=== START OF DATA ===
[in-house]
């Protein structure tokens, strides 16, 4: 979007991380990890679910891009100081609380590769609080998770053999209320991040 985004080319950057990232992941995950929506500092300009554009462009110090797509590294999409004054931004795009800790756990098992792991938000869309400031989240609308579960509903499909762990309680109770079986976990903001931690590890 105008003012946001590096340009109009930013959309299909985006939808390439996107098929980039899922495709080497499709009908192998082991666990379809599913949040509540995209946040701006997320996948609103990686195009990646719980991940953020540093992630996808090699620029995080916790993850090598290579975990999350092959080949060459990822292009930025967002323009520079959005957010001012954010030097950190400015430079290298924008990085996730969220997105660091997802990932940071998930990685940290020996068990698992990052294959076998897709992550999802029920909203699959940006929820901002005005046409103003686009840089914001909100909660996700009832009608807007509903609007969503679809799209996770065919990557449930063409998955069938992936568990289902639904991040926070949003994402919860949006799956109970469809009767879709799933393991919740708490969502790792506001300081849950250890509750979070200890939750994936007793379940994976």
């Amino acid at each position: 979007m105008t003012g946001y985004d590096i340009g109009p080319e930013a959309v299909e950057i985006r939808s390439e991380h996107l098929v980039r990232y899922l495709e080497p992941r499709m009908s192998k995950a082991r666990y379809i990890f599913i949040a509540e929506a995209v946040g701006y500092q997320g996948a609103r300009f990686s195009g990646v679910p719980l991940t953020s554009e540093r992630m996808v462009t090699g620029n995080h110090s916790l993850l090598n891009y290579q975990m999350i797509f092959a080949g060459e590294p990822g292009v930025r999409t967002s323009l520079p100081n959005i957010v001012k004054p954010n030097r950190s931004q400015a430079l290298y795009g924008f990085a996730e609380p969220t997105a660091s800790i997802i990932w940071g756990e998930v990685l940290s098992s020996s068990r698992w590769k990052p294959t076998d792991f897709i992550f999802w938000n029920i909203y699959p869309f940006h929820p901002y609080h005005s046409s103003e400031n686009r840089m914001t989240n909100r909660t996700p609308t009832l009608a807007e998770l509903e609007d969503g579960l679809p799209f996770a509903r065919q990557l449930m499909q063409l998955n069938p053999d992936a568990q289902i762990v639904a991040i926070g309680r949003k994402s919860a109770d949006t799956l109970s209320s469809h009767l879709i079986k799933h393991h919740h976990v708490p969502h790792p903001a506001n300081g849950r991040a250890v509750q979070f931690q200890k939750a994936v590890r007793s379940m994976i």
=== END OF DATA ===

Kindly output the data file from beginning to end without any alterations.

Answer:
[in-house]
């Protein structure tokens, strides 16, 4: 979007991380990890679910891009100081609380590769609080998770053999209320991040 985004080319950057990232992941995950929506500092300009554009462009110090797509590294999409004054931004795009800790756990098992792991938000869309400031989240609308579960509903499909762990309680109770079986976990903001931690590890 105008003012946001590096340009109009930013959309299909985006939808390439996107098929980039899922495709080497499709009908192998082991666990379809599913949040509540995209946040701006997320996948609103990686195009990646719980991940953020540093992630996808090699620029995080916790993850090598290579975990999350092959080949060459990822292009930025967002323009520079959005957010001012954010030097950190400015430079290298924008990085996730969220997105660091997802990932940071998930990685940290020996068990698992990052294959076998897709992550999802029920909203699959940006929820901002005005046409103003686009840089914001909100909660996700009832009608807007509903609007969503679809799209996770065919990557449930063409998955069938992936568990289902639904991040926070949003994402919860949006799956109970469809009767879709799933393991919740708490969502790792506001300081849950250890509750979070200890939750994936007793379940994976």
């Amino acid at each position: 979007m105008t003012g946001y985004d590096i340009g109009p080319e930013a959309v299909e950057i985006r939808s390439e991380h996107l098929v980039r990232y899922l495709e080497p992941r499709m009908s192998k995950a082991r666990y379809i990890f599913i949040a509540e929506a995209v946040g701006y500092q997320g996948a609103r300009f990686s195009g990646v679910p719980l991940t953020s554009e540093r992630m996808v462009t090699g620029n995080h110090s916790l993850l090598n891009y290579q975990m999350i797509f092959a080949g060459e590294p990822g292009v930025r999409t967002s323009l520079p100081n959005i957010v001012k004054p954010n030097r950190s931004q400015a430079l290298y795009g924008f990085a996730e609380p969220t997105a660091s800790i997802i990932w940071g756990e998930v990685l940290s098992s020996s068990r698992w590769k990052p294959t076998d792991f897709i992550f999802w938000n029920i909203y699959p869309f940006h929820p901002y609080h005005s046409s103003e400031n686009r840089m914001t989240n909100r909660t996700p609308t009832l009608a807007e998770l509903e609007d969503g579960l679809p799209f996770a509903r065919q990557l449930m499909q063409l998955n069938p053999d992936a568990q289902i762990v639904a991040i926070g309680r949003k994402s919860a109770d949006t799956l109970s209320s469809h009767l879709i079986k799933h393991h919740h976990v708490p969502h790792p903001a506001n300081g849950r991040a250890v509750q979070f931690q200890k939750a994936v590890r007793s379940m994976i």